Published Date: 02/12/20
Children of all ages deserve an equitable education. Regardless of race, economic class, or home environment, every child deserves access to quality curriculum and adults who are compassionate and well-trained in all aspects of childhood development. Three to five-year-old children do not all have equal opportunities in their home environments. Although some children have an adult who talks to them to develop their oral language, praises them to form a positive self-identity, and establishes rules for behavior and social interactions, others do not. A quality preschool provides instruction that fills those gaps so that under-resourced children can perform at the same level as children from environments with more resources when they go to kindergarten. Also, the socialization skills and emotional regulation strategies that are taught in the best of preschools help all children be successful in school and social environments.
What does equity in preschools mean?
Not all preschools are created the same when it comes to the quality and quantity of resources, staff, and accessibility for all children. State-funded preschools vary widely in the allocation of resources from district to district. One school may have plenty of games, manipulatives, activities and playground equipment, while a nearby district that allocated less money to its preschool program may have little more than crayons and a swing set. In addition, private preschools may have outstanding resources and staff, but be too expensive for the children who might benefit from them the most.
Equitably trained staff
One of the greatest challenges for preschools is to retain highly trained staff. The high turnover rate and low pay of preschool teachers contribute to the issue of inequity between programs. Some areas have required preschool teachers to have college degrees; however, studies have shown that this requirement contributes to racial inequity in teachers, as fewer preschool teachers of color have college degrees. Without college degrees or teacher certifications, it falls upon the district or state, if publicly funded, or the individual school, if privately funded, to provide high quality professional development for its preschool teachers. This training becomes another fiscal allotment issue.
All preschool teachers need training on curriculum, pedagogy, and child development, as well as how trauma and poverty impact brain development. All preschools should be safe places for children, but they also should be places where the adults supervising the children know how to help them grow and learn. The expectation of learning academic, physical, social, and emotional skills is what differentiates a preschool from a daycare environment.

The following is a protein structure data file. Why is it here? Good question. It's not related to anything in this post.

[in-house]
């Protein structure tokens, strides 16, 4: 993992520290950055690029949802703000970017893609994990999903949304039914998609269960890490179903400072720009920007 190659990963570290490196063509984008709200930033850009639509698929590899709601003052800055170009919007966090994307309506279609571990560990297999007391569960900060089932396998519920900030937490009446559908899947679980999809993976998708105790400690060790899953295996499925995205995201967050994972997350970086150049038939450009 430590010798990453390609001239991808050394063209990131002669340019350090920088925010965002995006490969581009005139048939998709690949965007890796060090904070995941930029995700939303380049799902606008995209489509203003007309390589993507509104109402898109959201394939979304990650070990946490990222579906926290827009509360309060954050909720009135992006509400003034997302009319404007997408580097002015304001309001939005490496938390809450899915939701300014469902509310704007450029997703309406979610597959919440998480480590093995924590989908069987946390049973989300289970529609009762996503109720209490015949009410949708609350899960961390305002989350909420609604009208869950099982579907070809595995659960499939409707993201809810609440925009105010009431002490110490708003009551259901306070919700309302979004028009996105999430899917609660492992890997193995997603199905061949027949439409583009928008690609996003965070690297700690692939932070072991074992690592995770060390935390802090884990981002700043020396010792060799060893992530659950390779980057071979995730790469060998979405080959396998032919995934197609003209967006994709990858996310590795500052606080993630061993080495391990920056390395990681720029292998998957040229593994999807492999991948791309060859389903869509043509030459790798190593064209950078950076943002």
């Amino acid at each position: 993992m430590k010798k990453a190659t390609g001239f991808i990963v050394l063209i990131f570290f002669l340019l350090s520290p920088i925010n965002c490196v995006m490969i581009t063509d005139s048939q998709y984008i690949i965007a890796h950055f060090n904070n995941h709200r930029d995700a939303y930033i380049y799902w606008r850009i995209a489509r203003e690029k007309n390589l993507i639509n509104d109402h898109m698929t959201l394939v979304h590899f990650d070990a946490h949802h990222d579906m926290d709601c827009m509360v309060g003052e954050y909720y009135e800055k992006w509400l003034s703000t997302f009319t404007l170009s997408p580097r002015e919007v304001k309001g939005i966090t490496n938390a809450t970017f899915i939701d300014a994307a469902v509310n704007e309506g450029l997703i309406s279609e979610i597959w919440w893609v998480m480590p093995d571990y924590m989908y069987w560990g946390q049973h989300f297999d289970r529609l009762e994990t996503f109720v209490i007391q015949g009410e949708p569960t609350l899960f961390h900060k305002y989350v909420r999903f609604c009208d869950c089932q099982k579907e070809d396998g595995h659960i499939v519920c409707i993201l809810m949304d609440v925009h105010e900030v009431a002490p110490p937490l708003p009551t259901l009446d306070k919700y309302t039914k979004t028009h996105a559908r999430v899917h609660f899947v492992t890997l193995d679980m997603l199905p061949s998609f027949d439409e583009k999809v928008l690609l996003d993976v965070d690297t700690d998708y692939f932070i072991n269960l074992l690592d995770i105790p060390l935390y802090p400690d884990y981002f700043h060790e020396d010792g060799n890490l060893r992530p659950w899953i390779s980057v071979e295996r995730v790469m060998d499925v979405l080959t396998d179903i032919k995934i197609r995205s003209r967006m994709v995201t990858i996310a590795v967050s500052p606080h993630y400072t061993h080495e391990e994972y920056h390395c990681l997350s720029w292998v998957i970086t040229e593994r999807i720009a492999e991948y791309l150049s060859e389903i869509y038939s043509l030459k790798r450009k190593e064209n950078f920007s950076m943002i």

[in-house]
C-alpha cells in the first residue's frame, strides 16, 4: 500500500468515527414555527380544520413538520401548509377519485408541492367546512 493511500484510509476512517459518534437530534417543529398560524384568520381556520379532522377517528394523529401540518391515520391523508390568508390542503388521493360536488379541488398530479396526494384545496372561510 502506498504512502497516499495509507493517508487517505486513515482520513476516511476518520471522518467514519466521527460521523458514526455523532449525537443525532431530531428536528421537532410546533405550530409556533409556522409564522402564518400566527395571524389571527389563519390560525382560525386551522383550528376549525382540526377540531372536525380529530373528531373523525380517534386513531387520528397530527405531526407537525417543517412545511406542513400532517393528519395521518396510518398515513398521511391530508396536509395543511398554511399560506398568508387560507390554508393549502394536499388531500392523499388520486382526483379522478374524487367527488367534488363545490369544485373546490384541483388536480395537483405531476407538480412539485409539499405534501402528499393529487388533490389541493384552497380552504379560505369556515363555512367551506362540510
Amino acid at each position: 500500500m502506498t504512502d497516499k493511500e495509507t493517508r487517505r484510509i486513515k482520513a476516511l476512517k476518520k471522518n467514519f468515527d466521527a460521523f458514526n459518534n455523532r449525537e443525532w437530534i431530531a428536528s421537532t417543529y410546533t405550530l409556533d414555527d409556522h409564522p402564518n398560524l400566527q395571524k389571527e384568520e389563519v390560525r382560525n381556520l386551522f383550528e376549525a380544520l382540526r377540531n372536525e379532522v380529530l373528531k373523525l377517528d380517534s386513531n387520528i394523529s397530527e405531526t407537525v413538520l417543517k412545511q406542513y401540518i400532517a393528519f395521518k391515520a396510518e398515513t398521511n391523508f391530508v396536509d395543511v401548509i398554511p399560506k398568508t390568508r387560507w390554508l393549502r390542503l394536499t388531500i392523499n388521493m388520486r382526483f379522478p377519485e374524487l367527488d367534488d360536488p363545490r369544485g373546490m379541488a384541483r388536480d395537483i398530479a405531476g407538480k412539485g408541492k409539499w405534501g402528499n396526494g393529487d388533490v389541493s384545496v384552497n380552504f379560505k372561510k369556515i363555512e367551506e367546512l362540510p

Racial equity in students and staff
Research shows that children who are taught by diverse teachers and interact with other children from different races and backgrounds are less likely to develop a prejudice against people who are different from themselves. Racial inequity was found to be an unintentional consequence of federally funded preschools, such as Head Start, which target children who live in poverty. A conscious effort to open state-funded preschool enrollment to include children from middle class backgrounds, which California has done with their state preschool program, can widen the diversity in preschool enrollment. Another strategy to increase student diversity is to centralize preschool campuses and provide transportation instead of placing them in neighborhood schools that have experienced de facto segregation caused by white flight and changes in neighborhood economic stability.
Districts should be mindful of hiring teachers of color. Children benefit from having role models to which they can relate racially. Whether or not the preschool staff reflects the racial makeup of the student body, all teachers can benefit from additional training to identify their own implicit biases and how those biases impact the way they teach and discipline children.
In the book chapter, “Race, Education, and the Pursuit of Equity in the Twenty-First Century”, Pedro Negura noted that racial inequity is multi-faceted. He referred to the different inequities that have been mentioned here as “gaps” which also contribute to racial inequality.
- gaps in academic performance are closely tied to unequal access to quality early childhood education (the preparation gap),
- inequities in school funding (the allocation gap), and
- differences in the amount of support that well-educated, affluent parents can provide to their children as compared to poorer, less-educated parents (the parent gap).